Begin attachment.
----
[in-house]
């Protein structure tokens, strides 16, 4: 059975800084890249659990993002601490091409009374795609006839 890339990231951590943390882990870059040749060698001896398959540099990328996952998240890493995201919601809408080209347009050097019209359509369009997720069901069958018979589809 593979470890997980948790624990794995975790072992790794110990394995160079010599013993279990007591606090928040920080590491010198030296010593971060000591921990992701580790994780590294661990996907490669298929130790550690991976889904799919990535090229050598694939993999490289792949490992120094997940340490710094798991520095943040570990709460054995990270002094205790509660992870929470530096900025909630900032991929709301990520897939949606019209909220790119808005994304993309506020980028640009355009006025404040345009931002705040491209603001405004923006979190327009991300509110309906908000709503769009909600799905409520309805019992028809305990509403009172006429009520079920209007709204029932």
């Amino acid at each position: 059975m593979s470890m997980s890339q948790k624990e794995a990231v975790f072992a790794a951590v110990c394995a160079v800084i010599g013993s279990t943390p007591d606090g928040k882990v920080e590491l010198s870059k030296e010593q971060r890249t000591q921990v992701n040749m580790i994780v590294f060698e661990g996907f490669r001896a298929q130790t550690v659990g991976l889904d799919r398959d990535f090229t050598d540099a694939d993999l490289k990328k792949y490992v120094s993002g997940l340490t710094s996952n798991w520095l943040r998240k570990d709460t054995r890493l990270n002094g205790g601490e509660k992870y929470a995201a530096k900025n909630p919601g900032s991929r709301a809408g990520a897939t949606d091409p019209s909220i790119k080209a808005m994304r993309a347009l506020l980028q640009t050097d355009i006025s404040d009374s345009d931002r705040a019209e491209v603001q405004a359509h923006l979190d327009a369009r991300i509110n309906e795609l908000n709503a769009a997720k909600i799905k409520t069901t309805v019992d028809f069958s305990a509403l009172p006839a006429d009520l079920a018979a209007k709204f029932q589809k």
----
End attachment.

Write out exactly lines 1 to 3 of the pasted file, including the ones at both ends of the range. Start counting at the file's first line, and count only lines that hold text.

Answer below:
[in-house]
């Protein structure tokens, strides 16, 4: 059975800084890249659990993002601490091409009374795609006839 890339990231951590943390882990870059040749060698001896398959540099990328996952998240890493995201919601809408080209347009050097019209359509369009997720069901069958018979589809 593979470890997980948790624990794995975790072992790794110990394995160079010599013993279990007591606090928040920080590491010198030296010593971060000591921990992701580790994780590294661990996907490669298929130790550690991976889904799919990535090229050598694939993999490289792949490992120094997940340490710094798991520095943040570990709460054995990270002094205790509660992870929470530096900025909630900032991929709301990520897939949606019209909220790119808005994304993309506020980028640009355009006025404040345009931002705040491209603001405004923006979190327009991300509110309906908000709503769009909600799905409520309805019992028809305990509403009172006429009520079920209007709204029932």
């Amino acid at each position: 059975m593979s470890m997980s890339q948790k624990e794995a990231v975790f072992a790794a951590v110990c394995a160079v800084i010599g013993s279990t943390p007591d606090g928040k882990v920080e590491l010198s870059k030296e010593q971060r890249t000591q921990v992701n040749m580790i994780v590294f060698e661990g996907f490669r001896a298929q130790t550690v659990g991976l889904d799919r398959d990535f090229t050598d540099a694939d993999l490289k990328k792949y490992v120094s993002g997940l340490t710094s996952n798991w520095l943040r998240k570990d709460t054995r890493l990270n002094g205790g601490e509660k992870y929470a995201a530096k900025n909630p919601g900032s991929r709301a809408g990520a897939t949606d091409p019209s909220i790119k080209a808005m994304r993309a347009l506020l980028q640009t050097d355009i006025s404040d009374s345009d931002r705040a019209e491209v603001q405004a359509h923006l979190d327009a369009r991300i509110n309906e795609l908000n709503a769009a997720k909600i799905k409520t069901t309805v019992d028809f069958s305990a509403l009172p006839a006429d009520l079920a018979a209007k709204f029932q589809k």